Laura Bush's Concern for Afghan but not Iraqi Women

by Rahul Mahajan of Empire Notes

Apologies for not posting sooner. I picked today to have a computer meltdown. In keeping with the southern theme, here's a post about southern Iraq.

As you know, Laura Bush just made a special trip to Afghanistan, spending a full five hours meeting with a diverse array of residents, including Hamid Karzai and U.S. Marines stationed there. One of her main purposes in going there was to celebrate the great progress made in women's rights since the United States took over. Of course, according to the U.N. Development Program's recent National Human Development Report for Afghanistan, there has been little or no progress for women. Formal restrictions on going to school have been lifted, but the security situation has deteriorated so much that in some areas girls still can't go to school and women are even more restricted in their movements than before.

Conspicuously, Laura Bush will not be visiting Iraq to celebrate the achievements for women there. Although more than a few ignorant people though that Iraqi women under Saddam had the same lot as Afghan women under the Taliban, the truth is that women in Iraq before the regime change had more rights and more ability to get education and even work as professionals than women in most parts of the Arab world.

That has been changing. In Basra recently, a large group of Sadrist militants, assaulted a group of students because they were playing music, dancing, and because there was some mixing of the sexes. Numerous people, especially women, were beaten. This is a more extreme example of the kind of Islamist repression that has been going on every day in the south since shortly after the occupation starte. In fact, the south is quiet because of the bargain that the Shi'a clergy has made with the British and American -- that they won't attack occupying forces in return for a free hand with imposing their notions of morality and order on society. This has its positive as well as its negative aspects -- abuses by occupying forces against Iraqis in the south have generally been much less extensive than those in the so-called "Sunni Triangle" (with the exception of the August bombardment of Najaf, which was quite severe).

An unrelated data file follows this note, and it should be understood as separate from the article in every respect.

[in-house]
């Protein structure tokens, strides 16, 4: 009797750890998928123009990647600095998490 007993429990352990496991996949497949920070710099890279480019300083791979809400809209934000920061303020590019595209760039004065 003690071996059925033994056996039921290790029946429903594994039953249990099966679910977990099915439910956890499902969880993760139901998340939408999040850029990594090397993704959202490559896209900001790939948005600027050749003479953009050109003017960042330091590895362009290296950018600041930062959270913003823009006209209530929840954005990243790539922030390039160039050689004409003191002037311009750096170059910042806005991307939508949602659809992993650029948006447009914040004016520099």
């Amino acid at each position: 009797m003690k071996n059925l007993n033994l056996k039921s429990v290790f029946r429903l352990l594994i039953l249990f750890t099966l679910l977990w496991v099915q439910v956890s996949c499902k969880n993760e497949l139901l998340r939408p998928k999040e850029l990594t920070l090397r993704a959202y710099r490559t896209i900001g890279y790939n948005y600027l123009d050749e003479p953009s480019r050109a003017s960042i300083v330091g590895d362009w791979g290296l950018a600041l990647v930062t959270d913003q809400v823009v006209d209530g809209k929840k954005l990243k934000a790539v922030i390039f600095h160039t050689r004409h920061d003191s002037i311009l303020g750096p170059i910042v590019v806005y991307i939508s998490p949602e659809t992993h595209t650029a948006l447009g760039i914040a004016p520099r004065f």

In this particular case, there has been a strong reaction to the attack. Some of the students have stood up in a way that very few have dared to do until now. It is a sign that people have had enough.

In general, women are far worse off now than before the regime change. In many areas, not only Muslim but Christian women are forced to wear hijab (many urban women didn't in the old days). Because of the complete lack of security, girls find it harder to go to school and women to go to work. And with Shari'a (Islamic law) sure to be codified in some (hopefully moderate) way in the new constitution, things may get even worse.

There are two reasons why this has happened. One is that the Shi'a clergy, kept heavily suppressed under Saddam, has had a lot more freedom under the occupation -- in fact, so weak is the political position of the United States that it generally has to give in when Ayatollah Sistani puts his foot down.

The other, perhaps more pernicious, is that the Iraqi resistance has grown increasingly Islamist. This is a natural, human impulse. They see their land and their religion under threat, they fight back, they even win a victory in Fallujah in April. The victory is attributed to God and their faith, just the way the U.S. Marines were preparing to do before the November assault on Fallujah. Defeats, of course, are not so attributed. Islam is the natural language of resistance for Iraqis. The more fighting there is between Iraqis and U.S. soldiers, the worse it will get.